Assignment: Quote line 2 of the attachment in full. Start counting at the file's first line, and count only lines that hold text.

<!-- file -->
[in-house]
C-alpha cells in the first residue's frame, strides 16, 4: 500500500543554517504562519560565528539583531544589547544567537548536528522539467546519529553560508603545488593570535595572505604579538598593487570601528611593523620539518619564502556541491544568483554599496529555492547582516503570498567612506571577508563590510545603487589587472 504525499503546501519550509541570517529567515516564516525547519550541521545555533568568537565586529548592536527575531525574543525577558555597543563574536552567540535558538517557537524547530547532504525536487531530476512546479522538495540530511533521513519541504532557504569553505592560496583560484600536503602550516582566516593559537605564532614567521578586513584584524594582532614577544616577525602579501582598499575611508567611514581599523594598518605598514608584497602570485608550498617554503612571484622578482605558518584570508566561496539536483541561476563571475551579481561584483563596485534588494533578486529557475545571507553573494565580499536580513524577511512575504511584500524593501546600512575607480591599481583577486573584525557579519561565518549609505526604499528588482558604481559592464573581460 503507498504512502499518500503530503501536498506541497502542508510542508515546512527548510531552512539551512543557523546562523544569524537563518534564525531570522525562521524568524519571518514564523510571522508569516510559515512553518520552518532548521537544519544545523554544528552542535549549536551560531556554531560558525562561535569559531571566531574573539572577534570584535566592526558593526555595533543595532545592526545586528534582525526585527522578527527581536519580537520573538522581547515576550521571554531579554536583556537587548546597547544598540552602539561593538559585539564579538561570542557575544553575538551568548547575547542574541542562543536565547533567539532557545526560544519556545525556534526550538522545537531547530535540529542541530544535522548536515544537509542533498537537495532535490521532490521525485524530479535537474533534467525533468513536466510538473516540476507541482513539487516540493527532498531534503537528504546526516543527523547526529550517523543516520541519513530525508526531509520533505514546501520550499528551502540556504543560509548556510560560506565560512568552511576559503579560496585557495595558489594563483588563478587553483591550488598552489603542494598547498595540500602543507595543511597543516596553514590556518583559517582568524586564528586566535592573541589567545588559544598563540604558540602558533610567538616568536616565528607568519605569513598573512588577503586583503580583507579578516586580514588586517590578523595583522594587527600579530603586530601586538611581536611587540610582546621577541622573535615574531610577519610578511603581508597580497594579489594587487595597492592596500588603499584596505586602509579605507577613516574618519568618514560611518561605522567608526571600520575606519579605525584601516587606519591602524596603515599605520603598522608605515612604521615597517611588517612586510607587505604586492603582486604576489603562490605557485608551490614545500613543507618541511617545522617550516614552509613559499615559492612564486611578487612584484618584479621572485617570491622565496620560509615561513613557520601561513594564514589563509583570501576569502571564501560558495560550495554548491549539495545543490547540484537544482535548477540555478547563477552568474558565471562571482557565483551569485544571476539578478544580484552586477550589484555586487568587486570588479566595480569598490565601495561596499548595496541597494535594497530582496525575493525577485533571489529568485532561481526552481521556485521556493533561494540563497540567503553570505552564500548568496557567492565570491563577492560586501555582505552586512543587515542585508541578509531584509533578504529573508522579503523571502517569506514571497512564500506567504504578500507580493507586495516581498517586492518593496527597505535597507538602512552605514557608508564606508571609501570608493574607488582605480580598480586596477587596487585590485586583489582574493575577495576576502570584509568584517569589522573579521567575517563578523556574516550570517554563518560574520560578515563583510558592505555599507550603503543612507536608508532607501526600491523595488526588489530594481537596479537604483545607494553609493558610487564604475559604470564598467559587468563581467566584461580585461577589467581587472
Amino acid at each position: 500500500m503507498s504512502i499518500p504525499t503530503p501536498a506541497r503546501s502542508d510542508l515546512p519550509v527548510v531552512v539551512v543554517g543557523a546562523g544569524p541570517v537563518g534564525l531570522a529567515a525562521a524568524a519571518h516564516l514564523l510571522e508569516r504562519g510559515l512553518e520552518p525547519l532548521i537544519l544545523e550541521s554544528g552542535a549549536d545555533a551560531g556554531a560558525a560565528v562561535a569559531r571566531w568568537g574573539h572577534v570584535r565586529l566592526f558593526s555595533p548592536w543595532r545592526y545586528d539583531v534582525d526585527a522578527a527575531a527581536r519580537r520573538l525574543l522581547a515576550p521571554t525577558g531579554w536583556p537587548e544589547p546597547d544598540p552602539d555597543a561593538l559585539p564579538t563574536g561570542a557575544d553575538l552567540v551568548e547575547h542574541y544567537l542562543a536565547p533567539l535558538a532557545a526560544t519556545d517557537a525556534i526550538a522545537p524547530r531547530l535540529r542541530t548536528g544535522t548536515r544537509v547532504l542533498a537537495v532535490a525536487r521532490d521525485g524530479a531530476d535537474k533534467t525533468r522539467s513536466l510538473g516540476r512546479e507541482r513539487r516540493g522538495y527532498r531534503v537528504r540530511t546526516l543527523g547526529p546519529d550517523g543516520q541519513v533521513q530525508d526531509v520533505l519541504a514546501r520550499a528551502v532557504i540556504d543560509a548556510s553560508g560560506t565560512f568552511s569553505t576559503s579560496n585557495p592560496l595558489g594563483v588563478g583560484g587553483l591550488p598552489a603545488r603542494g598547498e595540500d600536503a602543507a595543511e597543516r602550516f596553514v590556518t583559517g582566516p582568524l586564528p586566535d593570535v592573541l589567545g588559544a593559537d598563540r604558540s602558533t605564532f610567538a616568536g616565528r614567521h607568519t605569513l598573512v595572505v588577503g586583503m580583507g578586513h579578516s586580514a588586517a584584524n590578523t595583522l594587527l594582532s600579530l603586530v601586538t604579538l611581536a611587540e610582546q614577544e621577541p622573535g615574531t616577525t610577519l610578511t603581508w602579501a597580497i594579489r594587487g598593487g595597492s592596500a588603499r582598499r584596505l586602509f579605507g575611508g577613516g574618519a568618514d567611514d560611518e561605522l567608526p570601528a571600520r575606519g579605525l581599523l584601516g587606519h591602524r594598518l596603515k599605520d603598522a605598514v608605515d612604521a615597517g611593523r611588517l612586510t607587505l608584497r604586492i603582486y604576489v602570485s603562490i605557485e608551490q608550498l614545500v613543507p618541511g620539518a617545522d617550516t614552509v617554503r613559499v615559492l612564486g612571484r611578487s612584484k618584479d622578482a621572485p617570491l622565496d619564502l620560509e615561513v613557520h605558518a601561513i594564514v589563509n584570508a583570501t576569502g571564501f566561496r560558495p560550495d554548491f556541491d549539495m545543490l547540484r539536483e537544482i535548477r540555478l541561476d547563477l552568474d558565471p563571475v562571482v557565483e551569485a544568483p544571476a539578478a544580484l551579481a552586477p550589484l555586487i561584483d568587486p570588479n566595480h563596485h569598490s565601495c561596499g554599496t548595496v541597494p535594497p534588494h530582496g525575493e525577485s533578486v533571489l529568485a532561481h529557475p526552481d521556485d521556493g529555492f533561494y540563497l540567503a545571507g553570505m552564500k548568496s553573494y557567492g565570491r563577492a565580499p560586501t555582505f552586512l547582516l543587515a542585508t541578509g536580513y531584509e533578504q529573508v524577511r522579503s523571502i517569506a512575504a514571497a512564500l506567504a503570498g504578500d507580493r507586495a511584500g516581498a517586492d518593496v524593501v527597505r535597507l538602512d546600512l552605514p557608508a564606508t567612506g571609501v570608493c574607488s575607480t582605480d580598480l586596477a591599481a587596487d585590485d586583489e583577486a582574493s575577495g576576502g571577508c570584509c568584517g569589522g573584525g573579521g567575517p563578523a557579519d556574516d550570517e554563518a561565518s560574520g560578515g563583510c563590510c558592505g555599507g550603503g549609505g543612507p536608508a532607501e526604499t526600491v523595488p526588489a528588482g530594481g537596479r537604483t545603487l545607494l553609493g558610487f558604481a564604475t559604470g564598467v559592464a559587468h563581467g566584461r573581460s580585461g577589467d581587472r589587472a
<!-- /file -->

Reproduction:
C-alpha cells in the first residue's frame, strides 16, 4: 500500500543554517504562519560565528539583531544589547544567537548536528522539467546519529553560508603545488593570535595572505604579538598593487570601528611593523620539518619564502556541491544568483554599496529555492547582516503570498567612506571577508563590510545603487589587472 504525499503546501519550509541570517529567515516564516525547519550541521545555533568568537565586529548592536527575531525574543525577558555597543563574536552567540535558538517557537524547530547532504525536487531530476512546479522538495540530511533521513519541504532557504569553505592560496583560484600536503602550516582566516593559537605564532614567521578586513584584524594582532614577544616577525602579501582598499575611508567611514581599523594598518605598514608584497602570485608550498617554503612571484622578482605558518584570508566561496539536483541561476563571475551579481561584483563596485534588494533578486529557475545571507553573494565580499536580513524577511512575504511584500524593501546600512575607480591599481583577486573584525557579519561565518549609505526604499528588482558604481559592464573581460 503507498504512502499518500503530503501536498506541497502542508510542508515546512527548510531552512539551512543557523546562523544569524537563518534564525531570522525562521524568524519571518514564523510571522508569516510559515512553518520552518532548521537544519544545523554544528552542535549549536551560531556554531560558525562561535569559531571566531574573539572577534570584535566592526558593526555595533543595532545592526545586528534582525526585527522578527527581536519580537520573538522581547515576550521571554531579554536583556537587548546597547544598540552602539561593538559585539564579538561570542557575544553575538551568548547575547542574541542562543536565547533567539532557545526560544519556545525556534526550538522545537531547530535540529542541530544535522548536515544537509542533498537537495532535490521532490521525485524530479535537474533534467525533468513536466510538473516540476507541482513539487516540493527532498531534503537528504546526516543527523547526529550517523543516520541519513530525508526531509520533505514546501520550499528551502540556504543560509548556510560560506565560512568552511576559503579560496585557495595558489594563483588563478587553483591550488598552489603542494598547498595540500602543507595543511597543516596553514590556518583559517582568524586564528586566535592573541589567545588559544598563540604558540602558533610567538616568536616565528607568519605569513598573512588577503586583503580583507579578516586580514588586517590578523595583522594587527600579530603586530601586538611581536611587540610582546621577541622573535615574531610577519610578511603581508597580497594579489594587487595597492592596500588603499584596505586602509579605507577613516574618519568618514560611518561605522567608526571600520575606519579605525584601516587606519591602524596603515599605520603598522608605515612604521615597517611588517612586510607587505604586492603582486604576489603562490605557485608551490614545500613543507618541511617545522617550516614552509613559499615559492612564486611578487612584484618584479621572485617570491622565496620560509615561513613557520601561513594564514589563509583570501576569502571564501560558495560550495554548491549539495545543490547540484537544482535548477540555478547563477552568474558565471562571482557565483551569485544571476539578478544580484552586477550589484555586487568587486570588479566595480569598490565601495561596499548595496541597494535594497530582496525575493525577485533571489529568485532561481526552481521556485521556493533561494540563497540567503553570505552564500548568496557567492565570491563577492560586501555582505552586512543587515542585508541578509531584509533578504529573508522579503523571502517569506514571497512564500506567504504578500507580493507586495516581498517586492518593496527597505535597507538602512552605514557608508564606508571609501570608493574607488582605480580598480586596477587596487585590485586583489582574493575577495576576502570584509568584517569589522573579521567575517563578523556574516550570517554563518560574520560578515563583510558592505555599507550603503543612507536608508532607501526600491523595488526588489530594481537596479537604483545607494553609493558610487564604475559604470564598467559587468563581467566584461580585461577589467581587472